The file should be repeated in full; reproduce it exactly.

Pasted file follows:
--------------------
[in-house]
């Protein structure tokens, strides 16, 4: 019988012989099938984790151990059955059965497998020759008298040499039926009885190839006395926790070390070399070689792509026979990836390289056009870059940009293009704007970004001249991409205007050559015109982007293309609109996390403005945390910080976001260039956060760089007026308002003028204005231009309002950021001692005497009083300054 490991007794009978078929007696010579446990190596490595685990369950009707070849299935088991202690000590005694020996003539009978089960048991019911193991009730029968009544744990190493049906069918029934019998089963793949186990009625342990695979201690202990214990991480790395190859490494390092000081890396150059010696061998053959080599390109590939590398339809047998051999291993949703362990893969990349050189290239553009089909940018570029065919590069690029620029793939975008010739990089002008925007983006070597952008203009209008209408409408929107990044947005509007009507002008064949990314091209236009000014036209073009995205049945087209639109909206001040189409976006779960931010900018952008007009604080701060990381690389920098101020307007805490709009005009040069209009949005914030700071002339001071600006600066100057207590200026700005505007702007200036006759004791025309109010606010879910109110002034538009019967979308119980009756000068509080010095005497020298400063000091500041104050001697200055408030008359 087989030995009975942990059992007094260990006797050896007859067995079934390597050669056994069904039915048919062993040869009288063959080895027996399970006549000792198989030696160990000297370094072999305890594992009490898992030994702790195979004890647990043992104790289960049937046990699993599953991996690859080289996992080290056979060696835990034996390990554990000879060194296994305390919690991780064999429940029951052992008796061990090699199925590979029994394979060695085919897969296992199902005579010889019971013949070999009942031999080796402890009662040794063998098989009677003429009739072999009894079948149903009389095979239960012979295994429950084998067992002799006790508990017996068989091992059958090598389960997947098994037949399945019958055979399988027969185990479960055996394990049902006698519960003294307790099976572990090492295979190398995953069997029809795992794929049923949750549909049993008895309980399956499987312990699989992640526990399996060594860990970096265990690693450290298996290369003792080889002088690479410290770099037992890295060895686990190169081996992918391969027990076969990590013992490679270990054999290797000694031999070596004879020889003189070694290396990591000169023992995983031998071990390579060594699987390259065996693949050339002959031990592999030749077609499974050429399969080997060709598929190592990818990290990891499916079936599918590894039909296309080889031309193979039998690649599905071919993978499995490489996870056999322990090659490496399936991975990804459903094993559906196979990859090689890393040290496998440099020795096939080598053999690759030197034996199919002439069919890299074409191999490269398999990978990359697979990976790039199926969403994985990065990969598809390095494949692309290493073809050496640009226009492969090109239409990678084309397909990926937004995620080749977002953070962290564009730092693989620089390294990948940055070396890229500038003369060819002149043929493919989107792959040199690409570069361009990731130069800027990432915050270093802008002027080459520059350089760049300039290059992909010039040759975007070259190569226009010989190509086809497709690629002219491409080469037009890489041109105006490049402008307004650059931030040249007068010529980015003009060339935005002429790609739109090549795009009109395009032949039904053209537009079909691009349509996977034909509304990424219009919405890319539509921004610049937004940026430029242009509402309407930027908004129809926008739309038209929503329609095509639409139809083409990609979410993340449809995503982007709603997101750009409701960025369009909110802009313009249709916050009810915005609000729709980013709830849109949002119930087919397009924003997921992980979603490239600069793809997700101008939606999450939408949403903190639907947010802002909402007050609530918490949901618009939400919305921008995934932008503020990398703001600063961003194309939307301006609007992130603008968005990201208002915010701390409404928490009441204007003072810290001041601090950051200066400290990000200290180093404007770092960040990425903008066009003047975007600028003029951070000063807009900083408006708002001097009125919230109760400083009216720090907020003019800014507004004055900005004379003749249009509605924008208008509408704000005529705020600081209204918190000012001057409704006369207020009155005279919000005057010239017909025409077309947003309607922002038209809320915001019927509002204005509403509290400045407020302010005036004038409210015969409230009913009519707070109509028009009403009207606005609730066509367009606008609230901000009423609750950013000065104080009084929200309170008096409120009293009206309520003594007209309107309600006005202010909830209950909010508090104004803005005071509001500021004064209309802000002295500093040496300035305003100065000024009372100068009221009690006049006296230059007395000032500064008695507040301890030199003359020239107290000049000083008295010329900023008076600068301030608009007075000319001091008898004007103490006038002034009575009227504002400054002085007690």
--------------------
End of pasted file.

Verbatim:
[in-house]
């Protein structure tokens, strides 16, 4: 019988012989099938984790151990059955059965497998020759008298040499039926009885190839006395926790070390070399070689792509026979990836390289056009870059940009293009704007970004001249991409205007050559015109982007293309609109996390403005945390910080976001260039956060760089007026308002003028204005231009309002950021001692005497009083300054 490991007794009978078929007696010579446990190596490595685990369950009707070849299935088991202690000590005694020996003539009978089960048991019911193991009730029968009544744990190493049906069918029934019998089963793949186990009625342990695979201690202990214990991480790395190859490494390092000081890396150059010696061998053959080599390109590939590398339809047998051999291993949703362990893969990349050189290239553009089909940018570029065919590069690029620029793939975008010739990089002008925007983006070597952008203009209008209408409408929107990044947005509007009507002008064949990314091209236009000014036209073009995205049945087209639109909206001040189409976006779960931010900018952008007009604080701060990381690389920098101020307007805490709009005009040069209009949005914030700071002339001071600006600066100057207590200026700005505007702007200036006759004791025309109010606010879910109110002034538009019967979308119980009756000068509080010095005497020298400063000091500041104050001697200055408030008359 087989030995009975942990059992007094260990006797050896007859067995079934390597050669056994069904039915048919062993040869009288063959080895027996399970006549000792198989030696160990000297370094072999305890594992009490898992030994702790195979004890647990043992104790289960049937046990699993599953991996690859080289996992080290056979060696835990034996390990554990000879060194296994305390919690991780064999429940029951052992008796061990090699199925590979029994394979060695085919897969296992199902005579010889019971013949070999009942031999080796402890009662040794063998098989009677003429009739072999009894079948149903009389095979239960012979295994429950084998067992002799006790508990017996068989091992059958090598389960997947098994037949399945019958055979399988027969185990479960055996394990049902006698519960003294307790099976572990090492295979190398995953069997029809795992794929049923949750549909049993008895309980399956499987312990699989992640526990399996060594860990970096265990690693450290298996290369003792080889002088690479410290770099037992890295060895686990190169081996992918391969027990076969990590013992490679270990054999290797000694031999070596004879020889003189070694290396990591000169023992995983031998071990390579060594699987390259065996693949050339002959031990592999030749077609499974050429399969080997060709598929190592990818990290990891499916079936599918590894039909296309080889031309193979039998690649599905071919993978499995490489996870056999322990090659490496399936991975990804459903094993559906196979990859090689890393040290496998440099020795096939080598053999690759030197034996199919002439069919890299074409191999490269398999990978990359697979990976790039199926969403994985990065990969598809390095494949692309290493073809050496640009226009492969090109239409990678084309397909990926937004995620080749977002953070962290564009730092693989620089390294990948940055070396890229500038003369060819002149043929493919989107792959040199690409570069361009990731130069800027990432915050270093802008002027080459520059350089760049300039290059992909010039040759975007070259190569226009010989190509086809497709690629002219491409080469037009890489041109105006490049402008307004650059931030040249007068010529980015003009060339935005002429790609739109090549795009009109395009032949039904053209537009079909691009349509996977034909509304990424219009919405890319539509921004610049937004940026430029242009509402309407930027908004129809926008739309038209929503329609095509639409139809083409990609979410993340449809995503982007709603997101750009409701960025369009909110802009313009249709916050009810915005609000729709980013709830849109949002119930087919397009924003997921992980979603490239600069793809997700101008939606999450939408949403903190639907947010802002909402007050609530918490949901618009939400919305921008995934932008503020990398703001600063961003194309939307301006609007992130603008968005990201208002915010701390409404928490009441204007003072810290001041601090950051200066400290990000200290180093404007770092960040990425903008066009003047975007600028003029951070000063807009900083408006708002001097009125919230109760400083009216720090907020003019800014507004004055900005004379003749249009509605924008208008509408704000005529705020600081209204918190000012001057409704006369207020009155005279919000005057010239017909025409077309947003309607922002038209809320915001019927509002204005509403509290400045407020302010005036004038409210015969409230009913009519707070109509028009009403009207606005609730066509367009606008609230901000009423609750950013000065104080009084929200309170008096409120009293009206309520003594007209309107309600006005202010909830209950909010508090104004803005005071509001500021004064209309802000002295500093040496300035305003100065000024009372100068009221009690006049006296230059007395000032500064008695507040301890030199003359020239107290000049000083008295010329900023008076600068301030608009007075000319001091008898004007103490006038002034009575009227504002400054002085007690």